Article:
Tuesday, December 6, 2016

Gault at 50

My colleague Wally Mlyniec notes in an email to the Georgetown University Law Center's faculty, in part in reference to the Georgetown clinic he led for many year:
Today marks a significant day in American jurisprudence and an especially significant day for the Juvenile Justice Clinic. . . .  Norman Dorsen argued the case of In re Gault before the Supreme Court. The case was first noticed by the late Amelia Lewis, a sole practitioner in the state of Arizona. Mrs. Lewis took the case after the family of the boy, Gerald Gault, had virtually exhausted its appeals. The American Civil Liberties Union and its Arizona affiliate underwrote the effort, but Mrs. Lewis paid her way to Washington and her expenses while here. She later said she had been drawn to the case because "I have raised three healthy sons, and I wanted to give something back." The Court’s decision required that lawyers be appointed for all children prosecuted in the juvenile delinquency courts throughout the nation. The Court’s decision also made the due process rights of notice, confrontation, and cross examination, and the privilege against self-incrimination part of the delinquency court process. It also became the basis for all we do in Georgetown’s Juvenile Justice Clinic -- the longest continuously operating juvenile justice clinic in American academia.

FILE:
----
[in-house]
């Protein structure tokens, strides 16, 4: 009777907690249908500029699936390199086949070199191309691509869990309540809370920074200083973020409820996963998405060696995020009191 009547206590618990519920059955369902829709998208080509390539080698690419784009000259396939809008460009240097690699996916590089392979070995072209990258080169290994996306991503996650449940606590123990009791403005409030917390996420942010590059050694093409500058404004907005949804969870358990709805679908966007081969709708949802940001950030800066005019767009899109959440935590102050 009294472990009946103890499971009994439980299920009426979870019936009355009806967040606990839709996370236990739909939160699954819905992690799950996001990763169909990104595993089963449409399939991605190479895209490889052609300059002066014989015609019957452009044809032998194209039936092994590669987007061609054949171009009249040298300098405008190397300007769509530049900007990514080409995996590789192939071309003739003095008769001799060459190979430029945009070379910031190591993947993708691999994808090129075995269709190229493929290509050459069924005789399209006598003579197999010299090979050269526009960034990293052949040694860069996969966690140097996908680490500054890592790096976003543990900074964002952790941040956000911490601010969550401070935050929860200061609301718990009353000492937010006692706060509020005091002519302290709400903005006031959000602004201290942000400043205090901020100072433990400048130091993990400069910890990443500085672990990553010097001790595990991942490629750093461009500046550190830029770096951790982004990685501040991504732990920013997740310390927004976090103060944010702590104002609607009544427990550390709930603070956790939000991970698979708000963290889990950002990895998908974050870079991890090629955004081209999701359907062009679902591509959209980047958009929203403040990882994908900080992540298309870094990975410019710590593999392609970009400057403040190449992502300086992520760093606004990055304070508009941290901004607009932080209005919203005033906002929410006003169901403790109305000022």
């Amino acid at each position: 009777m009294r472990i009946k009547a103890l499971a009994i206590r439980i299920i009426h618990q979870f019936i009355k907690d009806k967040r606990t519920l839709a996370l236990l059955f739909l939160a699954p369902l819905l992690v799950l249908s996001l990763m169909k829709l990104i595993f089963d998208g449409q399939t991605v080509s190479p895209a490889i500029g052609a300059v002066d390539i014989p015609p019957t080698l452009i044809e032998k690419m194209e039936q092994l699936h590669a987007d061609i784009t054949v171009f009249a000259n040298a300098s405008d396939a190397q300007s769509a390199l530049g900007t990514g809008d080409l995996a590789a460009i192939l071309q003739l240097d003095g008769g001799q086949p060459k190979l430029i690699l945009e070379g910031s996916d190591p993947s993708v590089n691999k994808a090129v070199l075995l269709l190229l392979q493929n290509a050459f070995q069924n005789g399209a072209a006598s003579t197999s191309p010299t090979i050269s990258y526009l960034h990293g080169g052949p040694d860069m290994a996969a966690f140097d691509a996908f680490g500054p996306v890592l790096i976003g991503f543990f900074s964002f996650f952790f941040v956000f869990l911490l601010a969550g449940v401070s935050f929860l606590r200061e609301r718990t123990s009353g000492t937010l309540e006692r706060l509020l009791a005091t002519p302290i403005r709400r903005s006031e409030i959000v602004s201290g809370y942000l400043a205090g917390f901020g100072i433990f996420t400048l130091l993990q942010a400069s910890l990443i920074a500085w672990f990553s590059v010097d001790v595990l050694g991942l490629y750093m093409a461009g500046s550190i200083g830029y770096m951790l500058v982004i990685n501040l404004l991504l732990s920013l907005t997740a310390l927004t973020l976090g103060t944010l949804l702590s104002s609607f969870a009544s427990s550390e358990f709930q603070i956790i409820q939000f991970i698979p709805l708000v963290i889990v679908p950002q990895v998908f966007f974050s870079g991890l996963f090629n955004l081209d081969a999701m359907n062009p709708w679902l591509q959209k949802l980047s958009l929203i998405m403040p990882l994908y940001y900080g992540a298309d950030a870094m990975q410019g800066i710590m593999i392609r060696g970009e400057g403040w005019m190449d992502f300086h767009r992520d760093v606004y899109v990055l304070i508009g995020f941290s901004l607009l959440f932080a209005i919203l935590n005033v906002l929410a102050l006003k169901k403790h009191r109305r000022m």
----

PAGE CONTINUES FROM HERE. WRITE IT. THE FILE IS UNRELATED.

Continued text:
The national community of juvenile justice lawyers are commemorating this year as Gault at 50. It will culminate May when we celebrate the rendering of the Court’s decision.